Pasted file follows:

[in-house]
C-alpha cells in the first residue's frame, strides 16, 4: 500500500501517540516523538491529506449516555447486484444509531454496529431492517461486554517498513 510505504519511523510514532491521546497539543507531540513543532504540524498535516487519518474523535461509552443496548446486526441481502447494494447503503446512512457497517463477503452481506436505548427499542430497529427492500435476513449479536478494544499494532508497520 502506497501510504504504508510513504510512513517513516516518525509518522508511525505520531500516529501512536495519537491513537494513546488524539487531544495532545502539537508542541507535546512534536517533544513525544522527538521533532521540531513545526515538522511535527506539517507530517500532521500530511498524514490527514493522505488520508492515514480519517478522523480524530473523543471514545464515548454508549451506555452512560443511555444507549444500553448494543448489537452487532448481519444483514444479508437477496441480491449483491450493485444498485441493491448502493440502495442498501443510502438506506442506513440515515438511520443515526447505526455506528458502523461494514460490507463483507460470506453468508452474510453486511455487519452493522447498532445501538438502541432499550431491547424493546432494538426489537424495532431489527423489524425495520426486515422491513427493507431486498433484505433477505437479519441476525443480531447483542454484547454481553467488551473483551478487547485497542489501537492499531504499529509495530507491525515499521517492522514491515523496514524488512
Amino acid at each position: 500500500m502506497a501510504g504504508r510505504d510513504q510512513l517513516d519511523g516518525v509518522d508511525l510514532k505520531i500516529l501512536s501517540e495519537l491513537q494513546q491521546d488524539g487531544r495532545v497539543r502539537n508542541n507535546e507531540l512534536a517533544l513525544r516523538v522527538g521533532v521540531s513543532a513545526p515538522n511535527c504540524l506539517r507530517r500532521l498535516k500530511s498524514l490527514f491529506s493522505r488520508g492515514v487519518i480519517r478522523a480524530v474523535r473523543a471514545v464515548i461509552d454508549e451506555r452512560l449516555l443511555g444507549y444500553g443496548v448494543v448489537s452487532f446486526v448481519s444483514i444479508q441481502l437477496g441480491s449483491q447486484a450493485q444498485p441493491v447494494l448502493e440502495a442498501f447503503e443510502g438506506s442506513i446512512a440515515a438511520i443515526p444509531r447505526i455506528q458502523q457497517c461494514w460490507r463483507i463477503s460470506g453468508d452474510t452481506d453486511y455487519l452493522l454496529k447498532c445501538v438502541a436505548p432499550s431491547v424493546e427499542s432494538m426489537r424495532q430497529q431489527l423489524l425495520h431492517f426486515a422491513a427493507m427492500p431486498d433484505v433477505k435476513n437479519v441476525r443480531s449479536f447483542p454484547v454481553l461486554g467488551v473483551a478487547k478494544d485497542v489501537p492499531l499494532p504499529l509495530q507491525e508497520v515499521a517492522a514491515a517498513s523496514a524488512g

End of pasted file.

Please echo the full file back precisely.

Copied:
[in-house]
C-alpha cells in the first residue's frame, strides 16, 4: 500500500501517540516523538491529506449516555447486484444509531454496529431492517461486554517498513 510505504519511523510514532491521546497539543507531540513543532504540524498535516487519518474523535461509552443496548446486526441481502447494494447503503446512512457497517463477503452481506436505548427499542430497529427492500435476513449479536478494544499494532508497520 502506497501510504504504508510513504510512513517513516516518525509518522508511525505520531500516529501512536495519537491513537494513546488524539487531544495532545502539537508542541507535546512534536517533544513525544522527538521533532521540531513545526515538522511535527506539517507530517500532521500530511498524514490527514493522505488520508492515514480519517478522523480524530473523543471514545464515548454508549451506555452512560443511555444507549444500553448494543448489537452487532448481519444483514444479508437477496441480491449483491450493485444498485441493491448502493440502495442498501443510502438506506442506513440515515438511520443515526447505526455506528458502523461494514460490507463483507460470506453468508452474510453486511455487519452493522447498532445501538438502541432499550431491547424493546432494538426489537424495532431489527423489524425495520426486515422491513427493507431486498433484505433477505437479519441476525443480531447483542454484547454481553467488551473483551478487547485497542489501537492499531504499529509495530507491525515499521517492522514491515523496514524488512
Amino acid at each position: 500500500m502506497a501510504g504504508r510505504d510513504q510512513l517513516d519511523g516518525v509518522d508511525l510514532k505520531i500516529l501512536s501517540e495519537l491513537q494513546q491521546d488524539g487531544r495532545v497539543r502539537n508542541n507535546e507531540l512534536a517533544l513525544r516523538v522527538g521533532v521540531s513543532a513545526p515538522n511535527c504540524l506539517r507530517r500532521l498535516k500530511s498524514l490527514f491529506s493522505r488520508g492515514v487519518i480519517r478522523a480524530v474523535r473523543a471514545v464515548i461509552d454508549e451506555r452512560l449516555l443511555g444507549y444500553g443496548v448494543v448489537s452487532f446486526v448481519s444483514i444479508q441481502l437477496g441480491s449483491q447486484a450493485q444498485p441493491v447494494l448502493e440502495a442498501f447503503e443510502g438506506s442506513i446512512a440515515a438511520i443515526p444509531r447505526i455506528q458502523q457497517c461494514w460490507r463483507i463477503s460470506g453468508d452474510t452481506d453486511y455487519l452493522l454496529k447498532c445501538v438502541a436505548p432499550s431491547v424493546e427499542s432494538m426489537r424495532q430497529q431489527l423489524l425495520h431492517f426486515a422491513a427493507m427492500p431486498d433484505v433477505k435476513n437479519v441476525r443480531s449479536f447483542p454484547v454481553l461486554g467488551v473483551a478487547k478494544d485497542v489501537p492499531l499494532p504499529l509495530q507491525e508497520v515499521a517492522a514491515a517498513s523496514a524488512g